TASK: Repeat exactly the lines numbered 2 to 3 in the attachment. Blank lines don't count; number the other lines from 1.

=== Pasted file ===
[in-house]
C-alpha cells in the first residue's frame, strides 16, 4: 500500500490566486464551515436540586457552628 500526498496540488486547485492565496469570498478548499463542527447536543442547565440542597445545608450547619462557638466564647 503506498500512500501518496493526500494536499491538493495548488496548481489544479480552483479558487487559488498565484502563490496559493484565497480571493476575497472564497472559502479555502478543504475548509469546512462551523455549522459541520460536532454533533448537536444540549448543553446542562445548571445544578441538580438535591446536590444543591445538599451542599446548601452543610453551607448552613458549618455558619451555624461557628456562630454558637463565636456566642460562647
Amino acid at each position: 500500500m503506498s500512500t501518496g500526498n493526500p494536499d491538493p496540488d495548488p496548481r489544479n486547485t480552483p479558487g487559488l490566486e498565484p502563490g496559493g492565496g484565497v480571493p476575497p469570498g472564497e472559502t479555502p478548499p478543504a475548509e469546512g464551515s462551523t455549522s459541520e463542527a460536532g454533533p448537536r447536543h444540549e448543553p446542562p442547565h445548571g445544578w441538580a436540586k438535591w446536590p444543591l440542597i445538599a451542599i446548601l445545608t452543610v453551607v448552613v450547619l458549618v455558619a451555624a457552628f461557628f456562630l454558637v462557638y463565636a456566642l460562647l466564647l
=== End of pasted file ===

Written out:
C-alpha cells in the first residue's frame, strides 16, 4: 500500500490566486464551515436540586457552628 500526498496540488486547485492565496469570498478548499463542527447536543442547565440542597445545608450547619462557638466564647 503506498500512500501518496493526500494536499491538493495548488496548481489544479480552483479558487487559488498565484502563490496559493484565497480571493476575497472564497472559502479555502478543504475548509469546512462551523455549522459541520460536532454533533448537536444540549448543553446542562445548571445544578441538580438535591446536590444543591445538599451542599446548601452543610453551607448552613458549618455558619451555624461557628456562630454558637463565636456566642460562647
Amino acid at each position: 500500500m503506498s500512500t501518496g500526498n493526500p494536499d491538493p496540488d495548488p496548481r489544479n486547485t480552483p479558487g487559488l490566486e498565484p502563490g496559493g492565496g484565497v480571493p476575497p469570498g472564497e472559502t479555502p478548499p478543504a475548509e469546512g464551515s462551523t455549522s459541520e463542527a460536532g454533533p448537536r447536543h444540549e448543553p446542562p442547565h445548571g445544578w441538580a436540586k438535591w446536590p444543591l440542597i445538599a451542599i446548601l445545608t452543610v453551607v448552613v450547619l458549618v455558619a451555624a457552628f461557628f456562630l454558637v462557638y463565636a456566642l460562647l466564647l